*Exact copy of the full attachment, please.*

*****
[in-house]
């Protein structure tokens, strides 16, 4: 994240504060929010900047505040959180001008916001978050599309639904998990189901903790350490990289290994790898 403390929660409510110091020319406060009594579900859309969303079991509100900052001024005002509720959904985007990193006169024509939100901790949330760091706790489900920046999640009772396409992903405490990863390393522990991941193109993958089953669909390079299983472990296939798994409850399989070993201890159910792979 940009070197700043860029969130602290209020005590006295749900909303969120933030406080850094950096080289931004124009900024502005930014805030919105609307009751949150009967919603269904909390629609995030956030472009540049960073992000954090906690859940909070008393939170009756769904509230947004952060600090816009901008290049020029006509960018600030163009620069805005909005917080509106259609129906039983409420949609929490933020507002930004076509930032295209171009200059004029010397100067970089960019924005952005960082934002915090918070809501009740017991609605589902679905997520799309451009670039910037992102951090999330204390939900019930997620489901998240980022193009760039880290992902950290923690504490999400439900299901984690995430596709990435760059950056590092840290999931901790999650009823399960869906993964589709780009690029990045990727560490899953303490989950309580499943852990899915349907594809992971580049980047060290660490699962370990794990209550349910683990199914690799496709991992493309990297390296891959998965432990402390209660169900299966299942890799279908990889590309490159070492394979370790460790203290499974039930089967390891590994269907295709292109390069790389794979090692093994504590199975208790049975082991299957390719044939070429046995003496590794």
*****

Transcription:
[in-house]
């Protein structure tokens, strides 16, 4: 994240504060929010900047505040959180001008916001978050599309639904998990189901903790350490990289290994790898 403390929660409510110091020319406060009594579900859309969303079991509100900052001024005002509720959904985007990193006169024509939100901790949330760091706790489900920046999640009772396409992903405490990863390393522990991941193109993958089953669909390079299983472990296939798994409850399989070993201890159910792979 940009070197700043860029969130602290209020005590006295749900909303969120933030406080850094950096080289931004124009900024502005930014805030919105609307009751949150009967919603269904909390629609995030956030472009540049960073992000954090906690859940909070008393939170009756769904509230947004952060600090816009901008290049020029006509960018600030163009620069805005909005917080509106259609129906039983409420949609929490933020507002930004076509930032295209171009200059004029010397100067970089960019924005952005960082934002915090918070809501009740017991609605589902679905997520799309451009670039910037992102951090999330204390939900019930997620489901998240980022193009760039880290992902950290923690504490999400439900299901984690995430596709990435760059950056590092840290999931901790999650009823399960869906993964589709780009690029990045990727560490899953303490989950309580499943852990899915349907594809992971580049980047060290660490699962370990794990209550349910683990199914690799496709991992493309990297390296891959998965432990402390209660169900299966299942890799279908990889590309490159070492394979370790460790203290499974039930089967390891590994269907295709292109390069790389794979090692093994504590199975208790049975082991299957390719044939070429046995003496590794």